[Below is an article written by SWP leader James P. Cannon for the West Coast socialist newspaper Labor Action.—Editor]
THE tumult and the shouting dies and the smoke -- to say nothing of the fog -- of the election clears away and leaves the bright sun shining down on a free, happy and prosperous America. It was a famous victory for progress.
The well-known friend of labor rolled up an imposing majority and sailed away for South America with a smile. The stock market is booming. The crestfallen economic royalists took their beating like good sports and, by way of self-consolation, are distributing profits and extra dividends among themselves on the biggest scale since 1929. Farley’s multitude of postmasters, fixers, ward heelers and bunco steerers are as happy and as fat as pigs in clover, and we mean clover.
Even Hearst hails the election results as a vindication of the American system of government, which he prizes so highly. They say in Washington that a new “Era of Good Feeling” is upon us. In short, everything is lovely and the goose hangs high. Everybody’s happy. That is, nearly everybody.
Of course, the thousands of WPA workers who got lay-off slips in their envelopes in the past two weeks are not taking a conspicuous part in the general jubilation. That, however, is hardly to be expected. The kick in the pants they have received is too much like an echo of the vote they cast in the election. Nor can the maritime workers, forced out on strike to defend their organization, be blamed if they are singing “Hold the Fort” on the picket line instead of the Democratic theme song. “Happy Days Are Here Again”.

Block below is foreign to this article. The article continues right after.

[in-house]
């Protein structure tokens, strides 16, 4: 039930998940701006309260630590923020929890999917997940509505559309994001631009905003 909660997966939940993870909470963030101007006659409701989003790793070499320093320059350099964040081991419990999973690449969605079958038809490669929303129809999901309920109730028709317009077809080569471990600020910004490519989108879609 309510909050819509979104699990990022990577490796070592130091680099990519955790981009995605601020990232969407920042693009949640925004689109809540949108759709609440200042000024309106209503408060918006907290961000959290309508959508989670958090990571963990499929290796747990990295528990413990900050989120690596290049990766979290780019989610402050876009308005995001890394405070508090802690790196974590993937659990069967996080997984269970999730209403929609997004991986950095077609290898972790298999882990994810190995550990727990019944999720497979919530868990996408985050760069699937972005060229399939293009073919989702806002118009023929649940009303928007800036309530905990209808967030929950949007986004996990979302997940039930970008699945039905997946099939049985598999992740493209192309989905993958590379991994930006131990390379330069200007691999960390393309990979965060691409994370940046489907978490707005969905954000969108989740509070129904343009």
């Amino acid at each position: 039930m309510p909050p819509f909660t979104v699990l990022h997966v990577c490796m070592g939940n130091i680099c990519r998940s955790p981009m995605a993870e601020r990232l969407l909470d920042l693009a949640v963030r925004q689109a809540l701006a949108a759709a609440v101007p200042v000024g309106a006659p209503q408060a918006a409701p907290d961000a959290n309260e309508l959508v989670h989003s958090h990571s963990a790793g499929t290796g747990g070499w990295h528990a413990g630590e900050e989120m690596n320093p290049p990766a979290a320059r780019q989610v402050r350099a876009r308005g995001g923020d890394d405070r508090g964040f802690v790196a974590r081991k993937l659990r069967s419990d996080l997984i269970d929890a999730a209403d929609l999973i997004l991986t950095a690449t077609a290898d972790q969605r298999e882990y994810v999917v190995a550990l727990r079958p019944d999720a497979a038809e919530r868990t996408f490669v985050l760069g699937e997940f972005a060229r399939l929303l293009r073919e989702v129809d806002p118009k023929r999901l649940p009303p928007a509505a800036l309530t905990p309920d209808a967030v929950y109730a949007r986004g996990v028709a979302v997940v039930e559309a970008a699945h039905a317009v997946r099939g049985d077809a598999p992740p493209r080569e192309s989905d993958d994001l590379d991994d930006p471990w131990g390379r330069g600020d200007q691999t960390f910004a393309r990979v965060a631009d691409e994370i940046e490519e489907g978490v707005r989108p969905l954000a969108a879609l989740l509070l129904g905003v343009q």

And when, in the coming months, wages lag behind price increases while profits mount sky high again, when the million-headed standing army of the unemployed remains stationary despite increasing production, when military and naval expenditures grow ever larger in preparation for foreign war, and strikers are attacked at home with clubs and guns and gas-when all this happens, as it inevitably will, a fairly sizeable mass of working people are quite apt to stop short and ask themselves: “What are we cheering for. anyway?”
That question will have point and meaning and may spell the beginning of a great awakening if it is directed to the right place-to the false advisers and misleaders in the labor ranks who told the workers that salvation lay in supporting the candidate of a capitalist political party who swore allegiance to the system of “private enterprise, private ownership and private profit”. It is precisely this system that breeds poverty, unemployment and war and is inseparable from them.
When this irrefutable idea begins to dawn in the minds of the masses it will be an unhappy day for the labor lieutenants of the Democratic Party, for Green, Lewis, Dubinsky and Co., not forgetting their poor relations, the Old Guard socialists and the Roosevelt communists. By the same token it will be a day of opportunity and revival for a workers’ political party that told the truth and keeps on telling it.